The 8 per cent school budget cut: what is it?

The Institute for Fiscal Studies (IFS) has warned that school per-pupil funding could fall by 8 per cent by 2020. But what does that actually mean?

The IFS, a prominent think tank, has set out its belief that increasing costs and pupil numbers mean resources per pupil could fall “significantly”.

Those costs referred to by the IFS include the 1 per cent per year public pay settlement, which was announced in the summer budget. They also include increased employer national insurance contributions which come into force next April. There’s also the recent increase in the amount employers must pay into pensions.

The IFS says that, taking those together with pressures “on other costs”, it forecasts school spending per pupil will fall by 8 per cent in real terms over the course of this Parliament.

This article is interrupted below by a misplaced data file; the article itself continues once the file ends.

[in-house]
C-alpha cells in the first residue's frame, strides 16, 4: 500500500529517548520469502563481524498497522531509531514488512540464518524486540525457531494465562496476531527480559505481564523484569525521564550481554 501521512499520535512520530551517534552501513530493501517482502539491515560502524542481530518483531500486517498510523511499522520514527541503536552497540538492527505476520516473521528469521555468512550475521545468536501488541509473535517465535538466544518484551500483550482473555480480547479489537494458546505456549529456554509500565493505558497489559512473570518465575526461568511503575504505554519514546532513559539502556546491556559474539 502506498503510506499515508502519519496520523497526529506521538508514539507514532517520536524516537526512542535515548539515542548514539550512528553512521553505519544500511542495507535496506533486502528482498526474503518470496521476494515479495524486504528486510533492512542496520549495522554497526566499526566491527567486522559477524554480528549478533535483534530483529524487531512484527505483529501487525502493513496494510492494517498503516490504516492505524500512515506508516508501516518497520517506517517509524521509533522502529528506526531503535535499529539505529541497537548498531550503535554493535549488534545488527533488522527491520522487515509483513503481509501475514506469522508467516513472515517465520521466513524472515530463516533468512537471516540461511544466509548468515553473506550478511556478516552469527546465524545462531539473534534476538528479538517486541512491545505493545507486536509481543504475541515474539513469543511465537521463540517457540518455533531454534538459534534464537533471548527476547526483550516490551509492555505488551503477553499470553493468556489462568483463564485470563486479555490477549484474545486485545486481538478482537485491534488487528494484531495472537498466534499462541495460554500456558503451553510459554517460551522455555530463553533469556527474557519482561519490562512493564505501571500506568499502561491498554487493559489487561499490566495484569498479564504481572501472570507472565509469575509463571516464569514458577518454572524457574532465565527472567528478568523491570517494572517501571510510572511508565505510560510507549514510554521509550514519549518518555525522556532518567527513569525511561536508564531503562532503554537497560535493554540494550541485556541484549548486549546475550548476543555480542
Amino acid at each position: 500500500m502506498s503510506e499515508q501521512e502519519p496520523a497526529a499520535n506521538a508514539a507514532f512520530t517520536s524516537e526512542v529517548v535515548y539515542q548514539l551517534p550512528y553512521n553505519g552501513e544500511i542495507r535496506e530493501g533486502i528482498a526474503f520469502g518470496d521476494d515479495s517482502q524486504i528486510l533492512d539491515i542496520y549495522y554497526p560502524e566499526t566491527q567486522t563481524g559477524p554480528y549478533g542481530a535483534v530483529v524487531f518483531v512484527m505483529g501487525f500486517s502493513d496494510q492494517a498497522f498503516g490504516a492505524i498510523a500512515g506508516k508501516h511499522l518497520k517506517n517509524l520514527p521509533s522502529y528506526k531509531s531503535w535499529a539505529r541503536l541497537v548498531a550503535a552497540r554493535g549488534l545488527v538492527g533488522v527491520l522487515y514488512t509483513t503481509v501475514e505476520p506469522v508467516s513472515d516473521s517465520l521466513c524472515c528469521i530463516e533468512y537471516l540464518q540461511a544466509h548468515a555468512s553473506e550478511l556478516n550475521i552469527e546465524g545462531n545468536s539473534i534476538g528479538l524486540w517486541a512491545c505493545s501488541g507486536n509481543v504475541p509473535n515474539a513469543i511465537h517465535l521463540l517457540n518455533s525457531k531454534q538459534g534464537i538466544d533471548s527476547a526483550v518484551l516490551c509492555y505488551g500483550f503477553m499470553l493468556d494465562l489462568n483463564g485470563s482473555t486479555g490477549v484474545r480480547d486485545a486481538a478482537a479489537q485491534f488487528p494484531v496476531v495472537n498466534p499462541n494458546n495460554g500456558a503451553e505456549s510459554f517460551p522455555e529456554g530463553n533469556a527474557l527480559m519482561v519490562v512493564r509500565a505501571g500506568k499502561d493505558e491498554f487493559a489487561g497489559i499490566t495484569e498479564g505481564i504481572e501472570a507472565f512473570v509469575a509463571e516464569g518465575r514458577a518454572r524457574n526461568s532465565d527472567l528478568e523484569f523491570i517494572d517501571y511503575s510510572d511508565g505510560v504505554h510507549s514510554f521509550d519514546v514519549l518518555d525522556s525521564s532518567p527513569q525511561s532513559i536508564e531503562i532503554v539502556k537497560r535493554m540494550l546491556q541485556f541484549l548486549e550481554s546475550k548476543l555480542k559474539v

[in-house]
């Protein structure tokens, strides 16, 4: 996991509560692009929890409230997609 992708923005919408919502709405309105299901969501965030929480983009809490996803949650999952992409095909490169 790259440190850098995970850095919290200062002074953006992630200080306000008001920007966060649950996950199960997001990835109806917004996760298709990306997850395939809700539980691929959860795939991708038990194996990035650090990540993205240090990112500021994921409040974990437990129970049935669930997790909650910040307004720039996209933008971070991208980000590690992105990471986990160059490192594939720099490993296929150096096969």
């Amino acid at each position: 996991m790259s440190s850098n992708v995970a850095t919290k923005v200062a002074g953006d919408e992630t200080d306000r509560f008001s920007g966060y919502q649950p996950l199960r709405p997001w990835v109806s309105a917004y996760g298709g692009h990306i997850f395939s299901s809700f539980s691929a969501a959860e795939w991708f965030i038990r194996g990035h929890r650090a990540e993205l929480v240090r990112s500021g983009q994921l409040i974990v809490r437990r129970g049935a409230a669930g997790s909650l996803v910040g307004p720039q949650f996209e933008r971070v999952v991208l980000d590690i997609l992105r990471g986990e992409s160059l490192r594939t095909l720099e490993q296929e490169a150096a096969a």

Percentage Changes in School Spending and Cost Factors, 2010-11 to 2019-20
Percentage Changes in School Spending and Cost Factors 2010 11 to 2019 20

According to the think tank, it’s not the worst news we could have received. Around the time of the election, it had predicted the cut would be closer to 12 per cent.

But although the organisation said the “tighter” than expected 1 per cent pay settlement will “ease pressure on school costs”, it could affect teacher recruitment and retention.

A Department for Education spokesperson has said the government is “committed” to making sure schools are funded fairly, “so all pupils have access to a good education”.

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